We have quoted this passage in order to enliven the monotony of our praise by a single note of censure; and in the hope also that Dr Buckland will remodel it in another edition. Even if the physiology of the passage were correct, we should object strongly to the statement that the eye of any animal which has the power of adjustment to different distances-and what animal has not this power?-possesses microscopic and telescopic properties. The general reader cannot fail to regard these properties as peculiarly belonging to the huge eye of the Ichthyosaurus, which Dr Buckland does not mean to insinuate. With regard to the use of the bony circle it is a most gratuitous hypothesis to make it the mechanism of adjustment to different distances. Even in the human eye, upon which we can make endless experiments, we know nothing of the mechanism of adjustment; and if Kepler, and Newton, and the most distinguished of their successors, aided with all the skill of the optician and the anatomist,

wings, terminated by long hooks like the curved claw on the bat's tumb; and their bodies and tail approximate to those of common mammalia. Dr Buckland conjectures that the Pterodactyle had also the power of swimming, like the vampyre bat of the island of Bonin.

Next to the flying Saurians our author places the gigantic terrestrial Saurians-the megalosaurus and the iguanodon. The genus megalosaurus was established by Dr Buckland in 1824, from specimens found in the Oolitic slate of Stonesfield, near Oxford. Cuvier conceives it to have been an enormous reptile, measuring from forty to fifty feet in length, and partaking of the structure of the crocodile and monitor. The form of its teeth shows it to have been in a high degree carnivorous, and it is supposed to have fed on smaller reptiles, such as crocodiles and tortoises, whose remains are found in abundance in the same strata. The most important part of this land lizard yet found, is a fragment of the lower jaw, containing many teeth, whose mechanism combines the properties of the knife, the sabre, and the saw.

The genus Iguanodon, or the gigantic terrestrial Saurian, we owe to the indefatigable labours of Mr Mantell, who discovered its insulated bones in the Wealden freshwater formation of the South of England. So lately as 1834, a very large part of the skeleton of this animal has been found in more recent strata in the quarries of Kentish Rag near Maidstone. This skeleton is now in Mr Mantell's museum, and confirms nearly all his deductions from the insulated bones he had previously found. From the analogy between this herbivorous animal, and the modern iguana, he has computed the dimensions of the iguanodon; and found its total length to be seventy feet, its tail fifty-two and a half feet long, and its body fourteen and a half feet round.

Passing over the amphibious saurians allied to crocodiles, which do not differ greatly from existing genera, we come to the fossil tortoises or testudinata, which have acquired special honour among fossil animals, by having left the traces of their footsteps distinctly imprinted on the solid rock. This curious discovery was made by Dr Henry Duncan of Ruthwell, who observed them on sandstone in the quarry of Corncockle muir in Dumfries-shire; and similar impressions have been recently observed in several quarries of grey sandstone at the village of Hessberg, near Hildburghausen, in Saxony. The specimens discovered by Dr Duncan have been carefully preserved by him, and placed in the summer-house of his garden, where we have had the good fortune of seeing them. The beauty and distinctness of the footsteps are poorly represented in the best engravings, or even in the plaster casts we have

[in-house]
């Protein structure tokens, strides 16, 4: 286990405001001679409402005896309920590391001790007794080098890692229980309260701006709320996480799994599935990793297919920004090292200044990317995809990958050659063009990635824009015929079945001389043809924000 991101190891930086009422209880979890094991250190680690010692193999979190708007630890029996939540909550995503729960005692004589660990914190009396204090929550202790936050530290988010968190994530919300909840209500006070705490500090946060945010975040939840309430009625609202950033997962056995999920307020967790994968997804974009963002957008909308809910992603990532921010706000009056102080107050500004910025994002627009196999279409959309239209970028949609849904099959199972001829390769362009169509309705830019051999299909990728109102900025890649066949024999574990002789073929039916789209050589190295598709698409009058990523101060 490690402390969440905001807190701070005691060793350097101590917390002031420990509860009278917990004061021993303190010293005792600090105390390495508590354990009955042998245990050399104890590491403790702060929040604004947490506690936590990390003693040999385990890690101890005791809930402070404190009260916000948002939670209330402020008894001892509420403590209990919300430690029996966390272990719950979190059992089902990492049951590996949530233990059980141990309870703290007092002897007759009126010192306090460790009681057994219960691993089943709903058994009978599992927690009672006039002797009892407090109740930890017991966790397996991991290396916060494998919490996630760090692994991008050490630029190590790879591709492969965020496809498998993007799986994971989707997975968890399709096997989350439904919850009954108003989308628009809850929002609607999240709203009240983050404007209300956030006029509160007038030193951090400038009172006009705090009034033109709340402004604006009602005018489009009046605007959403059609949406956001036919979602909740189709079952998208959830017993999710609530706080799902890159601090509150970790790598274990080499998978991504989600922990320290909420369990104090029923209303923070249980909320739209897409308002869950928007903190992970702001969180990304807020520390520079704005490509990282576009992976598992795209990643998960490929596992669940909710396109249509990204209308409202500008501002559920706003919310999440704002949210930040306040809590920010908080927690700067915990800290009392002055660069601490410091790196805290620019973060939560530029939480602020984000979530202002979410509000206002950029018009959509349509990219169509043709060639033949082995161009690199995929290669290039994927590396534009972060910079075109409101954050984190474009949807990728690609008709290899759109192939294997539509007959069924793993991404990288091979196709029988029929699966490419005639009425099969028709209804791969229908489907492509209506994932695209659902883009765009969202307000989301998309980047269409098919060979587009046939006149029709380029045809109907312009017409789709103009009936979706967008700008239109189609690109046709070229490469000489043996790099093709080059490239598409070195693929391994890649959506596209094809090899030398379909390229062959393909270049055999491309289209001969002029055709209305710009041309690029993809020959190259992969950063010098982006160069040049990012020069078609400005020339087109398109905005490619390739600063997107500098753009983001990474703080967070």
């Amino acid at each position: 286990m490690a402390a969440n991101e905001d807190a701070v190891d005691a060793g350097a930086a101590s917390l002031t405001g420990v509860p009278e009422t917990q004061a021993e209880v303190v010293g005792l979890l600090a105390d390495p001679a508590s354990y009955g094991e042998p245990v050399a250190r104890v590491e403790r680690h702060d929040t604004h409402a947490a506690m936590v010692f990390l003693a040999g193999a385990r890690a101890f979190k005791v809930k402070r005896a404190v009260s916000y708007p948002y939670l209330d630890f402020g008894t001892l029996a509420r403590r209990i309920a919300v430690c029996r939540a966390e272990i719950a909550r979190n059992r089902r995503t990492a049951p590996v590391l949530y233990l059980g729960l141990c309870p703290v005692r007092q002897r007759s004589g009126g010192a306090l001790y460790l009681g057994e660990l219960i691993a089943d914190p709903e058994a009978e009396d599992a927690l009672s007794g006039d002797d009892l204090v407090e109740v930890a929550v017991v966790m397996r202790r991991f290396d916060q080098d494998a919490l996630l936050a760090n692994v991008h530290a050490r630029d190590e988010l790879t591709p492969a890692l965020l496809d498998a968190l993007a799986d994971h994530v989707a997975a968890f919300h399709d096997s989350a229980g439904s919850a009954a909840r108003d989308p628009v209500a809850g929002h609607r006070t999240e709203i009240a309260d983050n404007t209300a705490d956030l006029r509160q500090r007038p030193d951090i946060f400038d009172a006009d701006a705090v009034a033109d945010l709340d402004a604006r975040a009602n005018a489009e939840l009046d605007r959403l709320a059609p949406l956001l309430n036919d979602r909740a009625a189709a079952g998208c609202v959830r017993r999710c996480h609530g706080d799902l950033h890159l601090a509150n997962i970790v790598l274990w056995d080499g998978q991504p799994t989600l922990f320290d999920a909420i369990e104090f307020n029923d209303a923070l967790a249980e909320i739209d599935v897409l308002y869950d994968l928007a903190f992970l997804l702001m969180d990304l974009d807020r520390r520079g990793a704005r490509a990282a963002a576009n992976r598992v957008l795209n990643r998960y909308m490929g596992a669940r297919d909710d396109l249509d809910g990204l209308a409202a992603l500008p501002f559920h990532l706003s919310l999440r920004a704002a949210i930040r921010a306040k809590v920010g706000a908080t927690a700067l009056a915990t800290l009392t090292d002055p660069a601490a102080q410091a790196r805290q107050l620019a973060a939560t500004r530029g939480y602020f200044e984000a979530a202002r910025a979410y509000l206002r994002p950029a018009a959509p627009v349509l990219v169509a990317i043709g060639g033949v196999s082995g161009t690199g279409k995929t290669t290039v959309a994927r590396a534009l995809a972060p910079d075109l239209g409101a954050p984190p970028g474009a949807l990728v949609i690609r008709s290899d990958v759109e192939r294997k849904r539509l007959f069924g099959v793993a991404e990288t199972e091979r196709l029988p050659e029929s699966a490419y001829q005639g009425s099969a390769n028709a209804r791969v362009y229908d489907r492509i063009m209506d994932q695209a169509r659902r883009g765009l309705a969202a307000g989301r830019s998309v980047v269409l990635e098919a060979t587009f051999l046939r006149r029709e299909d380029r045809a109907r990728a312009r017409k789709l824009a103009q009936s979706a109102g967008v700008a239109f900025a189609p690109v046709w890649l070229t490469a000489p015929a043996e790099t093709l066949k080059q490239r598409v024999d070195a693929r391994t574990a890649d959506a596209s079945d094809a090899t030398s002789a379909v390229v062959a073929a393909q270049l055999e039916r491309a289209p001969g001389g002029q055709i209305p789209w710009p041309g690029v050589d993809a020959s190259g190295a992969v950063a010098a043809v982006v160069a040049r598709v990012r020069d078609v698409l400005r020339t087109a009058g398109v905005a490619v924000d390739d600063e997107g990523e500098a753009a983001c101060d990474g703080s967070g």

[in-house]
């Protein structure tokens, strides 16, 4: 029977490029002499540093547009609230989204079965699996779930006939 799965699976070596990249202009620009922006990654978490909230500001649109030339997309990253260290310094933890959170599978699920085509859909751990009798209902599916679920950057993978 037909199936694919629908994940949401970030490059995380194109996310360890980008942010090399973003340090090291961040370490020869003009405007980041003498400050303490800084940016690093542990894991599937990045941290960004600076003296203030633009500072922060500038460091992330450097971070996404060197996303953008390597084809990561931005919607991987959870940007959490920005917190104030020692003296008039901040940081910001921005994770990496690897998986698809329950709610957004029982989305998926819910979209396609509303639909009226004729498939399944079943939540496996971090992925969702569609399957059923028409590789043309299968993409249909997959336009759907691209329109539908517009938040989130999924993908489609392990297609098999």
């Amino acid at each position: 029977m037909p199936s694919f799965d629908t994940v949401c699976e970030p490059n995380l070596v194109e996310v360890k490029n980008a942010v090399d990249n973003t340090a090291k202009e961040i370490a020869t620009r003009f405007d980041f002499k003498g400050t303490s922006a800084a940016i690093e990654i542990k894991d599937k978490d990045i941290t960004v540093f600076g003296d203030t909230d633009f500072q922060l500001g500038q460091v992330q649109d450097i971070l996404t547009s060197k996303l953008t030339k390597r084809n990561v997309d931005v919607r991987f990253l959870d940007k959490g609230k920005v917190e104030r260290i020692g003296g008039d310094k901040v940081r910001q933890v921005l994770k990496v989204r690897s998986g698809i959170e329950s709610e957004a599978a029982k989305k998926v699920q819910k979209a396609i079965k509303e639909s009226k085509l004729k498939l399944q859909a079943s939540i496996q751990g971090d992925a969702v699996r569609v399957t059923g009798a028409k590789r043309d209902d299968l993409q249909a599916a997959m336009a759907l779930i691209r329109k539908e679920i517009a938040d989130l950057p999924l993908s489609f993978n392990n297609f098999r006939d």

seen; and it is impossible to look at them without the instantaneous conviction that an animal has walked over the sandstone when in a soft condition. Dr Buckland has come to the conclusion that the footsteps were those of land tortoises; in consequence of comparing the impressions made by an Emys and Testudo Græca while walking over soft sand and clay, and upon unbaked pie-crust. Sir William Jardine has observed similar impressions in quarries near Corncockle muir; and they have also been discovered in the red sandstone quarries of Craigs, near Dumfries. But the most remarkable of all the footsteps that have yet been discovered are those recently described and figured by Professor Hitchcock, in the American Journal of Science.' They occur in the new red sandstone of the valley of the Connecticut, and belong to two gigantic birds which are now extinct. One series of these impressions belong to a bird twice the size of an ostrich, whose foot measured fifteen inches in length, exclusive of the largest claw, which was two inches long. Six of these footsteps appeared in regular succession, at distances varying from four to six feet. Another series of these gigantic footsteps exhibits the marks of three toes of a more slender character. The foot has been from fifteen to sixteen inches long, exclusive of a curious appendage extending eight or nine inches behind the heel, and apparently intended,— according to Dr Buckland, like a snow shoe, to sustain the weight of a heavy animal walking upon a soft bottom. The impres'sions of this appendage resemble those of wiry feathers, or coarse 'bristles, which seem to have sunk into the mud and sand nearly an 'inch deep; the toes had sunk much deeper, and round their im'pressions the mud was raised into a ridge several inches high, like ⚫ that around the track of an elephant in clay. The length of the step of this bird appears to have been sometimes six feet.' Dr Buckland has illustrated his description of these most singular phenomena with no fewer than six large plates.

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The next subject which engages our author's attention is the most important one of Fossil fishes. Hitherto our knowledge of existing fishes has been very imperfect. Cuvier had undertaken their classification some time before his death, and had observed no fewer than eight thousand different species; but seeing the impossibility of overtaking such a task, he consigned all his materials into the hands of Professor Agassiz of Neuchatel, who has distinguished himself above all other naturalists in this department of Natural History. He has given a new classification of existing species, founded on the character of their scales. In his first order of the Placoideans, the scales consist of broad plates of enamel, passing, as in the shark, into points. The second order of the Ganoideans is distinguished by angular scales, with a bright sur